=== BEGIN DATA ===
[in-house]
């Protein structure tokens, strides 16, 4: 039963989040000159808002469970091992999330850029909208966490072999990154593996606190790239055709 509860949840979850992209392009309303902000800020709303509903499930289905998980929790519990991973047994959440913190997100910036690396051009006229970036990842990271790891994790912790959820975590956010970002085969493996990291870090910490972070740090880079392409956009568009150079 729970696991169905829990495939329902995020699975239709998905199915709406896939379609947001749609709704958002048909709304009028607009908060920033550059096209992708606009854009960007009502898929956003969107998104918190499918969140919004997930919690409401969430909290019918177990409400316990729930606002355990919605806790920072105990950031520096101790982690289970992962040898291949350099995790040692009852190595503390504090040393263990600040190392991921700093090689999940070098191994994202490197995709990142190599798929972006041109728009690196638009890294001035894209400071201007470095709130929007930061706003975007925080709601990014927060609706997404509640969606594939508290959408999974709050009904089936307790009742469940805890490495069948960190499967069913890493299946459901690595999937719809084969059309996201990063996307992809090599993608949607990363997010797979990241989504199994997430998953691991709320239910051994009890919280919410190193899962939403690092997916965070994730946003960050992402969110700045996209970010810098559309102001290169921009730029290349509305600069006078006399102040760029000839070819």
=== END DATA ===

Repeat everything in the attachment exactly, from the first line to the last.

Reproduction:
[in-house]
């Protein structure tokens, strides 16, 4: 039963989040000159808002469970091992999330850029909208966490072999990154593996606190790239055709 509860949840979850992209392009309303902000800020709303509903499930289905998980929790519990991973047994959440913190997100910036690396051009006229970036990842990271790891994790912790959820975590956010970002085969493996990291870090910490972070740090880079392409956009568009150079 729970696991169905829990495939329902995020699975239709998905199915709406896939379609947001749609709704958002048909709304009028607009908060920033550059096209992708606009854009960007009502898929956003969107998104918190499918969140919004997930919690409401969430909290019918177990409400316990729930606002355990919605806790920072105990950031520096101790982690289970992962040898291949350099995790040692009852190595503390504090040393263990600040190392991921700093090689999940070098191994994202490197995709990142190599798929972006041109728009690196638009890294001035894209400071201007470095709130929007930061706003975007925080709601990014927060609706997404509640969606594939508290959408999974709050009904089936307790009742469940805890490495069948960190499967069913890493299946459901690595999937719809084969059309996201990063996307992809090599993608949607990363997010797979990241989504199994997430998953691991709320239910051994009890919280919410190193899962939403690092997916965070994730946003960050992402969110700045996209970010810098559309102001290169921009730029290349509305600069006078006399102040760029000839070819």